20. 20. Instructional Materials Instructional materials are sufficiently comprehensive to achieve stated course objectives and learning outcomes. 4.1 The instructional materials contribute to the achievement of the stated course and module/unit learning objectives. 4.2 The purpose of instructional materials and how the materials are to be used for learning activities are clearly explained. 4.3 All resources and materials used in the course are appropriately cited. 4.4 The instructional materials are current. 4.5 The instructional materials present a variety of perspectives on the course content. 4.6 The distinction between required and optional materials is clearly explained. Research and Theory (40+ resources)
  21. 21. Learner Interaction and Engagement Forms of interaction incorporated in the course motivate students and promote learning. 5.1 The learning activities promote the achievement of the stated learning objectives. 5.2 Learning activities provide opportunities for interaction that support active learning. 5.3 The instructor’s plan for classroom response time and feedback on assignments is clearly stated. 5.4 The requirements for student interaction are clearly articulated. Research and Theory (230+ resources)
  22. 22. Course Technology Course navigation and technology support student engagement and ensure access to course components. 6.1 The tools and media support the course learning objectives. 6.2 Course tools and media support student engagement and guide the student to become an active learner. 6.3 Navigation throughout the online components of the course is logical, consistent, and efficient. 6.4 Students can readily access the technologies required in the course. 6.5 The course technologies are current. Research and Theory (70+ resources)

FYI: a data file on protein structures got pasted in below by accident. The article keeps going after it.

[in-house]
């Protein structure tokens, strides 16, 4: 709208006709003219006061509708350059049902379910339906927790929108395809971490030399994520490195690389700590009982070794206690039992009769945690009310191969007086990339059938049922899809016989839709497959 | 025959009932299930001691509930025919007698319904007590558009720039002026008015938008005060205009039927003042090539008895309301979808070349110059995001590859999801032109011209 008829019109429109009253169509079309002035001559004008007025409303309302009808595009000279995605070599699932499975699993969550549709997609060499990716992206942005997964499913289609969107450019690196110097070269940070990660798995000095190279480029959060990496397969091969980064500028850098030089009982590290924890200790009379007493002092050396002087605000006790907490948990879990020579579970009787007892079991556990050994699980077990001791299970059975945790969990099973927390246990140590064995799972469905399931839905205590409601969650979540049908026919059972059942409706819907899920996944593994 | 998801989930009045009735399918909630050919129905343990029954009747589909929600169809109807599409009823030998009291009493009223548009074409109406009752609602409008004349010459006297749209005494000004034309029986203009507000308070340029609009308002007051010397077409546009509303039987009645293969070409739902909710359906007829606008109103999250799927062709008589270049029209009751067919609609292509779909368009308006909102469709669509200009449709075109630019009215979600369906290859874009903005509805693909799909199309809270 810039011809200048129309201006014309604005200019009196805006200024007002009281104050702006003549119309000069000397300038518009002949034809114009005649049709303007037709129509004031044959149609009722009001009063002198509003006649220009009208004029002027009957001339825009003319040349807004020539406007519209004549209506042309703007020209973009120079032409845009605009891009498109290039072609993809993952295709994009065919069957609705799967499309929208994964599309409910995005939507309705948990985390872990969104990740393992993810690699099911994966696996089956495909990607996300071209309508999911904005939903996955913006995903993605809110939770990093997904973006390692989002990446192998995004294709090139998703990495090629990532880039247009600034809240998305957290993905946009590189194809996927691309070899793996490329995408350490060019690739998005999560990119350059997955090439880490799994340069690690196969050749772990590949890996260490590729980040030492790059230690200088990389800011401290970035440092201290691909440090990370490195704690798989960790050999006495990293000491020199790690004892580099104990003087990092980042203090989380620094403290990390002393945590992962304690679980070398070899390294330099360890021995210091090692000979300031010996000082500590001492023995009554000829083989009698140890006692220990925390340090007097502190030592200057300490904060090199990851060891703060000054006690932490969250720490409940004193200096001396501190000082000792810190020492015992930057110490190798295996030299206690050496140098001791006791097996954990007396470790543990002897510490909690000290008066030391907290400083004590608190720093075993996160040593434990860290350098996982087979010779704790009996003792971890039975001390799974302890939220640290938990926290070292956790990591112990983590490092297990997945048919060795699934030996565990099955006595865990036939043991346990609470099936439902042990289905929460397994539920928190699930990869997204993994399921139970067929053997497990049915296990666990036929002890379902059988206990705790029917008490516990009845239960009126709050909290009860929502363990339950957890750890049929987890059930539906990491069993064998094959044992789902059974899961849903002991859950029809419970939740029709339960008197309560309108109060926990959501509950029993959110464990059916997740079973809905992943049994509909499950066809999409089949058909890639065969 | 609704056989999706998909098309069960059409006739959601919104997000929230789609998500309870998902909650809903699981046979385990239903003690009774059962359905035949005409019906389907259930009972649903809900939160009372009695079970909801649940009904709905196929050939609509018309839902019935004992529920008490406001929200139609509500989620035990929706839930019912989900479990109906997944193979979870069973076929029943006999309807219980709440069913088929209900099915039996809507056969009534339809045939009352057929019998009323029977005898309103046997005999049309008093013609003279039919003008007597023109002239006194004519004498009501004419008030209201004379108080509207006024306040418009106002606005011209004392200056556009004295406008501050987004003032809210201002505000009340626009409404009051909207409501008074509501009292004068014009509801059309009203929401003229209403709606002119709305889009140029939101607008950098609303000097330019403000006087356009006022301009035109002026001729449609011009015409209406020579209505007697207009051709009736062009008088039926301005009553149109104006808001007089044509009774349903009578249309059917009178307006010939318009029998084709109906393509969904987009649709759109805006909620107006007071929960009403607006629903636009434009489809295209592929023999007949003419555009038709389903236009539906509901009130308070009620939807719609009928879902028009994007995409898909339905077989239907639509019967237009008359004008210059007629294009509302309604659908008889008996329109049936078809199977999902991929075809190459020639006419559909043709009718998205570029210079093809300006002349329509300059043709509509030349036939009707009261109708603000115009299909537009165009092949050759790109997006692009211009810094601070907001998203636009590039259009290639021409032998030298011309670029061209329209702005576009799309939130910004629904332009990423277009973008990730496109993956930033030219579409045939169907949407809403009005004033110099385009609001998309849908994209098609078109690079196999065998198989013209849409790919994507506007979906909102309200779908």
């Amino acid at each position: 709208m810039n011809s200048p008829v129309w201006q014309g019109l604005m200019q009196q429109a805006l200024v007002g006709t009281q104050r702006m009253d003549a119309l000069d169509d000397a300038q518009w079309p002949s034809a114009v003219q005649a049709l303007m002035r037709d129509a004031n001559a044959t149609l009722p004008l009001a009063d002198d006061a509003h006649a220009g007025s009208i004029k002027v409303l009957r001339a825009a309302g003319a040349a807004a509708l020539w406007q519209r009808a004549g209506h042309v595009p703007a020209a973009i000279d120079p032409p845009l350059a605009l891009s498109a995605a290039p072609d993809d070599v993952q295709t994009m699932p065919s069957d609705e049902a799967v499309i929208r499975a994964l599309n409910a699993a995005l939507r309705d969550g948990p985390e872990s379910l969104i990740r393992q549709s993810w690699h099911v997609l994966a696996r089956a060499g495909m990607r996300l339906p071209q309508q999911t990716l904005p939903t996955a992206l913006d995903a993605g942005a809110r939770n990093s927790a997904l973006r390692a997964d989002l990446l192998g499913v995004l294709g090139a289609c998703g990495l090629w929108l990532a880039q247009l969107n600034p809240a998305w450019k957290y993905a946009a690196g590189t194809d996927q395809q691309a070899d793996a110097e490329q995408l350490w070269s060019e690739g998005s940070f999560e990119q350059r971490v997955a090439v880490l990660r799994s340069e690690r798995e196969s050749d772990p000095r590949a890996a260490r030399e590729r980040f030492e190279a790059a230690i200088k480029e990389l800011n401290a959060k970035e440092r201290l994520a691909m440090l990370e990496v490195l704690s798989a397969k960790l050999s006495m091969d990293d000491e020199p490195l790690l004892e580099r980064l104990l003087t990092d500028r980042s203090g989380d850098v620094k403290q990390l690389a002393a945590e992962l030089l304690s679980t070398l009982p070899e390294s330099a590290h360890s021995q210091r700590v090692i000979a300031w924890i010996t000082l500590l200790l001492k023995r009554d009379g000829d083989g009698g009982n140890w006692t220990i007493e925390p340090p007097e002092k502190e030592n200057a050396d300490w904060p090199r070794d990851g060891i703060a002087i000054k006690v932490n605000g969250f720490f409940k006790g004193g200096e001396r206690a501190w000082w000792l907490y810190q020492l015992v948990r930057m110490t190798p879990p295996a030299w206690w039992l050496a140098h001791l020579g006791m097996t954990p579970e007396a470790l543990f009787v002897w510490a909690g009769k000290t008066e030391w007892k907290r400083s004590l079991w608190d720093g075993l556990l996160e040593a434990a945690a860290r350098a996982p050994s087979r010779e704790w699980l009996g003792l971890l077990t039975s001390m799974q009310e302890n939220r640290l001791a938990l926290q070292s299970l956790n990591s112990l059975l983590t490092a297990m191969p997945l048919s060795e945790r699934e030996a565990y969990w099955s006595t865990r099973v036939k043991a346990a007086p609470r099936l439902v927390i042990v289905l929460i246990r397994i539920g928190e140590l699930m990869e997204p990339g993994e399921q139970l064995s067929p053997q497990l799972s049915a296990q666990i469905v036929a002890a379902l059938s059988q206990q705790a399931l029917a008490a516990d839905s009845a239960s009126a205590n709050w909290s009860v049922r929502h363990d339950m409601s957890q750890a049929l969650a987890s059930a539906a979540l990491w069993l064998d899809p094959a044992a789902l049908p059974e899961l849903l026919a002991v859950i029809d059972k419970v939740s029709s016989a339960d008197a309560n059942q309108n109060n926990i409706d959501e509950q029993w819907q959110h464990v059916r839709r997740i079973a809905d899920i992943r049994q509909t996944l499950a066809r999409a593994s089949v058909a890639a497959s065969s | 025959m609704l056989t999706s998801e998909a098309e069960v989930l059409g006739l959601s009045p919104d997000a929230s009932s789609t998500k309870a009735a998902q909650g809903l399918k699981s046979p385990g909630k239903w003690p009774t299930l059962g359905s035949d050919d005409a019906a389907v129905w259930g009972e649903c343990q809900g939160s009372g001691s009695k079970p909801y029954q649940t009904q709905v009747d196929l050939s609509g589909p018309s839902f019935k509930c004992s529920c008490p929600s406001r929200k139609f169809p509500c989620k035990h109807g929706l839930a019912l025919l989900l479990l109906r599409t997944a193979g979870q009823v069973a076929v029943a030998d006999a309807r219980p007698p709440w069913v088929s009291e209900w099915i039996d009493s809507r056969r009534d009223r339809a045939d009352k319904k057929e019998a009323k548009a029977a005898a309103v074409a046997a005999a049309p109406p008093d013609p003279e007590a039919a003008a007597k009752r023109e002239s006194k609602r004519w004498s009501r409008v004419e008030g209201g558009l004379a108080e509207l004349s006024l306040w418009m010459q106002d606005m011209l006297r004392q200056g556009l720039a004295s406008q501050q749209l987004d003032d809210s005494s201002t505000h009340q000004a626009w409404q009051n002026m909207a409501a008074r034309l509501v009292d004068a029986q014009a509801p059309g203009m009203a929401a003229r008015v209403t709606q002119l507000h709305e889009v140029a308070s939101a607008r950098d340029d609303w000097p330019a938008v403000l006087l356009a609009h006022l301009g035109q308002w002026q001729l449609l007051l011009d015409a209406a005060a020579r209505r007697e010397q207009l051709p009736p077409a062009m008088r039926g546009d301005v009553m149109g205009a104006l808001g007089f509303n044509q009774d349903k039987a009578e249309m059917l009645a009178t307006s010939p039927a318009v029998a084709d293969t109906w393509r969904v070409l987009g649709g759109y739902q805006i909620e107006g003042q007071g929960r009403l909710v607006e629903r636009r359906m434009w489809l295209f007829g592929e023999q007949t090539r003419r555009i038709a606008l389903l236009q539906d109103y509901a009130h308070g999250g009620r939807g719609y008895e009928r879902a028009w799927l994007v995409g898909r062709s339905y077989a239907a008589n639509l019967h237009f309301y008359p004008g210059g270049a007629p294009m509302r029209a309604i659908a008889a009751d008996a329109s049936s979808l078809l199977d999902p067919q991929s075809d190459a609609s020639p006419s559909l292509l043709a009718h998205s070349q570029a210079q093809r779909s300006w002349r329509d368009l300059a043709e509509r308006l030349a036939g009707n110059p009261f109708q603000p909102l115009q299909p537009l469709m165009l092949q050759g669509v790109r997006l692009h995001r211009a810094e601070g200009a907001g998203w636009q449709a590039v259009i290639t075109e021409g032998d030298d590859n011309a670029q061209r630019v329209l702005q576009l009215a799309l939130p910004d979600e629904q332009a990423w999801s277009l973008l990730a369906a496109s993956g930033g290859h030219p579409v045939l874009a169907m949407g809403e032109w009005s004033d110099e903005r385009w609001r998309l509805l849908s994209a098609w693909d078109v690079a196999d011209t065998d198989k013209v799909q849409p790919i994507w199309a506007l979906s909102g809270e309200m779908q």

23. 23. Learner Support The course facilitates student access to institutional support services essential to student success. 7.1 The course instructions articulate or link to a clear description of the technical support offered and how to access it. 7.2 Course instructions articulate or link to the institution’s accessibility policies and services. 7.3 Course instructions articulate or link to an explanation of how the institution’s academic support services and resources can help students succeed in the course and how students can access the services. 7.4 Course instructions articulate or link to an explanation of how the institution’s student support services can help students succeed and how students can access the services. Research and Theory (20+ resources)
  24. 24. Accessibility The course demonstrates a commitment to accessibility for all students. 8.1 The course employs accessible technologies and provides guidance on how to obtain accommodation. 8.2 The course contains equivalent alternatives to auditory and visual content. 8.3 The course design facilitates readability and minimizes distractions. 8.4 The course design accommodates the use of assistive technologies. Research and Theory (40+ resources)